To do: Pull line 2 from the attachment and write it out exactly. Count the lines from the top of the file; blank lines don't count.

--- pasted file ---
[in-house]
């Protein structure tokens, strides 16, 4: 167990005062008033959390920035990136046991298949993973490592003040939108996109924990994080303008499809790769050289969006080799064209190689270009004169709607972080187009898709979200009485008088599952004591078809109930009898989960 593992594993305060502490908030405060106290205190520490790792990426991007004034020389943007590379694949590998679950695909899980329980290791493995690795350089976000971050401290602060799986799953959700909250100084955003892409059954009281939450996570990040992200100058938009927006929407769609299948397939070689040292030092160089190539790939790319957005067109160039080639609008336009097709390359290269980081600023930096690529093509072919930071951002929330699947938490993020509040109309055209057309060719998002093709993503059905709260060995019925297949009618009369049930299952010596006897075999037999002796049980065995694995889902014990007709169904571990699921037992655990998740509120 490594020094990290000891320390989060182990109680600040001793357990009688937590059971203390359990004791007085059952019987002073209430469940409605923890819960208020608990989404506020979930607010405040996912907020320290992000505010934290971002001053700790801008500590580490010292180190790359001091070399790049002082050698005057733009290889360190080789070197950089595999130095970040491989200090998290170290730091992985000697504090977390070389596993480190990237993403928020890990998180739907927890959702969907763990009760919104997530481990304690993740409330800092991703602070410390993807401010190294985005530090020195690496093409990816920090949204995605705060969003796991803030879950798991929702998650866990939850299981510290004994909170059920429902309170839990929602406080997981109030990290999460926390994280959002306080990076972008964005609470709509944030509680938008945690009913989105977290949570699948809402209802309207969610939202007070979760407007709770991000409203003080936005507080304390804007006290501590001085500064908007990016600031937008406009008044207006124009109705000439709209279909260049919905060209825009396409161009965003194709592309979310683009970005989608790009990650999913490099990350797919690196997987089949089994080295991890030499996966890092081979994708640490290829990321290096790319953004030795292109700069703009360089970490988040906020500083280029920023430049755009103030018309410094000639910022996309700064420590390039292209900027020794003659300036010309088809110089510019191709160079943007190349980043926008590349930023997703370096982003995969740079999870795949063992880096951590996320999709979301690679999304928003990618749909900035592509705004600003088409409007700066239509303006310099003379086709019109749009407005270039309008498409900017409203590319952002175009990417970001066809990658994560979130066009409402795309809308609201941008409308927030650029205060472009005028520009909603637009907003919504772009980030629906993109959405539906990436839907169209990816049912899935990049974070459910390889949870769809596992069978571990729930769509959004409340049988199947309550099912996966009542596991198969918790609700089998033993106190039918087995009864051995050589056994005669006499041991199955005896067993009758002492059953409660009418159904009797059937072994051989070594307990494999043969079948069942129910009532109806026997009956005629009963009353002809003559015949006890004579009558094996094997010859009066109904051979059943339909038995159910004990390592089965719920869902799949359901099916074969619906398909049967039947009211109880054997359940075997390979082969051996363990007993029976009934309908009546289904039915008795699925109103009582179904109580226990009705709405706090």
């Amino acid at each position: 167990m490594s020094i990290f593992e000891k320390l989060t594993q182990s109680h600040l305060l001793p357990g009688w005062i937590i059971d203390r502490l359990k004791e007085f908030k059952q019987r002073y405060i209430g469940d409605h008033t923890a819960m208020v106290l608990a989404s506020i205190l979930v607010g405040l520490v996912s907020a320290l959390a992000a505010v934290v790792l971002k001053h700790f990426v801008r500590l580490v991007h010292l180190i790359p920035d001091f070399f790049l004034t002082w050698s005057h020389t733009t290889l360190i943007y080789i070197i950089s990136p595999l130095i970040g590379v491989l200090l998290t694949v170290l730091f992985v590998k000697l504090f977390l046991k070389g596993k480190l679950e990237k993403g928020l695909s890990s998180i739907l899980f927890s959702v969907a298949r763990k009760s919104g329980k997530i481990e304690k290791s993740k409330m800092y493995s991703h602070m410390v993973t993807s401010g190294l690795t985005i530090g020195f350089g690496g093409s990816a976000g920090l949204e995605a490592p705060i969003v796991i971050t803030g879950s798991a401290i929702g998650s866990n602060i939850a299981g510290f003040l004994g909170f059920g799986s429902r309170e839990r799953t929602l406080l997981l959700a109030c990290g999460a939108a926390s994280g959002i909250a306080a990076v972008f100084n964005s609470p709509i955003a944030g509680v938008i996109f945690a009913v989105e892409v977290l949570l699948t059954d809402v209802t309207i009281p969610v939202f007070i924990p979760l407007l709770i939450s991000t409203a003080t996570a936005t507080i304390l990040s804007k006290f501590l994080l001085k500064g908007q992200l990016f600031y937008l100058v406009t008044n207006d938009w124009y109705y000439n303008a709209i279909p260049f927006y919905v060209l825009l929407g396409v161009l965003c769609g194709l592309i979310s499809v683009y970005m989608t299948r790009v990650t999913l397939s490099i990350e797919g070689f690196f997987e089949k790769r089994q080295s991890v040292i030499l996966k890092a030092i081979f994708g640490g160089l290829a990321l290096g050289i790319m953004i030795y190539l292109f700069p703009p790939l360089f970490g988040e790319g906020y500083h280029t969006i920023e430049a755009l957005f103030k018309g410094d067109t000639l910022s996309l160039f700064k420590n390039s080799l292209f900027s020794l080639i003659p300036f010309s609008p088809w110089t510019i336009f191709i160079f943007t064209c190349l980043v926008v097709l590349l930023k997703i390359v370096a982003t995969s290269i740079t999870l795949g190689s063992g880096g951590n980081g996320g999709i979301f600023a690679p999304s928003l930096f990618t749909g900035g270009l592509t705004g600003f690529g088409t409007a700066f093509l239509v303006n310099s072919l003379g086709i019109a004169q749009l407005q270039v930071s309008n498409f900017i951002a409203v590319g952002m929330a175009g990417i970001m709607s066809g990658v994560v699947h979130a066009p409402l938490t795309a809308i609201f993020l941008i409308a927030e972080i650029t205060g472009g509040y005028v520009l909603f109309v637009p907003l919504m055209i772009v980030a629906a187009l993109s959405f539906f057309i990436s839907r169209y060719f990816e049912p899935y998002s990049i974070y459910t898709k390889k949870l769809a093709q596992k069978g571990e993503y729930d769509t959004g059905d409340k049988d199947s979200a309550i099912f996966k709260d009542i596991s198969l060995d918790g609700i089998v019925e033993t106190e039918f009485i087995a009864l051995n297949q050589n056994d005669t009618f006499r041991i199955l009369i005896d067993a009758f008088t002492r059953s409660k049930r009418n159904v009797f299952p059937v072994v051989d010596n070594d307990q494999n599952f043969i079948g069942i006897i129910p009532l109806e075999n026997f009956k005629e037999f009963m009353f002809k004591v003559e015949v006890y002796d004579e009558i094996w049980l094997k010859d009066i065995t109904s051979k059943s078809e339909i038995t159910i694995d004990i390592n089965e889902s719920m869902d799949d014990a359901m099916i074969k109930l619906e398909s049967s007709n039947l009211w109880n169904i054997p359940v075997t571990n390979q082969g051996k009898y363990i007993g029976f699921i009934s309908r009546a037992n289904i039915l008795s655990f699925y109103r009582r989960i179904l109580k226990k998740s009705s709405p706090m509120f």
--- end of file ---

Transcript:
């Protein structure tokens, strides 16, 4: 167990005062008033959390920035990136046991298949993973490592003040939108996109924990994080303008499809790769050289969006080799064209190689270009004169709607972080187009898709979200009485008088599952004591078809109930009898989960 593992594993305060502490908030405060106290205190520490790792990426991007004034020389943007590379694949590998679950695909899980329980290791493995690795350089976000971050401290602060799986799953959700909250100084955003892409059954009281939450996570990040992200100058938009927006929407769609299948397939070689040292030092160089190539790939790319957005067109160039080639609008336009097709390359290269980081600023930096690529093509072919930071951002929330699947938490993020509040109309055209057309060719998002093709993503059905709260060995019925297949009618009369049930299952010596006897075999037999002796049980065995694995889902014990007709169904571990699921037992655990998740509120 490594020094990290000891320390989060182990109680600040001793357990009688937590059971203390359990004791007085059952019987002073209430469940409605923890819960208020608990989404506020979930607010405040996912907020320290992000505010934290971002001053700790801008500590580490010292180190790359001091070399790049002082050698005057733009290889360190080789070197950089595999130095970040491989200090998290170290730091992985000697504090977390070389596993480190990237993403928020890990998180739907927890959702969907763990009760919104997530481990304690993740409330800092991703602070410390993807401010190294985005530090020195690496093409990816920090949204995605705060969003796991803030879950798991929702998650866990939850299981510290004994909170059920429902309170839990929602406080997981109030990290999460926390994280959002306080990076972008964005609470709509944030509680938008945690009913989105977290949570699948809402209802309207969610939202007070979760407007709770991000409203003080936005507080304390804007006290501590001085500064908007990016600031937008406009008044207006124009109705000439709209279909260049919905060209825009396409161009965003194709592309979310683009970005989608790009990650999913490099990350797919690196997987089949089994080295991890030499996966890092081979994708640490290829990321290096790319953004030795292109700069703009360089970490988040906020500083280029920023430049755009103030018309410094000639910022996309700064420590390039292209900027020794003659300036010309088809110089510019191709160079943007190349980043926008590349930023997703370096982003995969740079999870795949063992880096951590996320999709979301690679999304928003990618749909900035592509705004600003088409409007700066239509303006310099003379086709019109749009407005270039309008498409900017409203590319952002175009990417970001066809990658994560979130066009409402795309809308609201941008409308927030650029205060472009005028520009909603637009907003919504772009980030629906993109959405539906990436839907169209990816049912899935990049974070459910390889949870769809596992069978571990729930769509959004409340049988199947309550099912996966009542596991198969918790609700089998033993106190039918087995009864051995050589056994005669006499041991199955005896067993009758002492059953409660009418159904009797059937072994051989070594307990494999043969079948069942129910009532109806026997009956005629009963009353002809003559015949006890004579009558094996094997010859009066109904051979059943339909038995159910004990390592089965719920869902799949359901099916074969619906398909049967039947009211109880054997359940075997390979082969051996363990007993029976009934309908009546289904039915008795699925109103009582179904109580226990009705709405706090």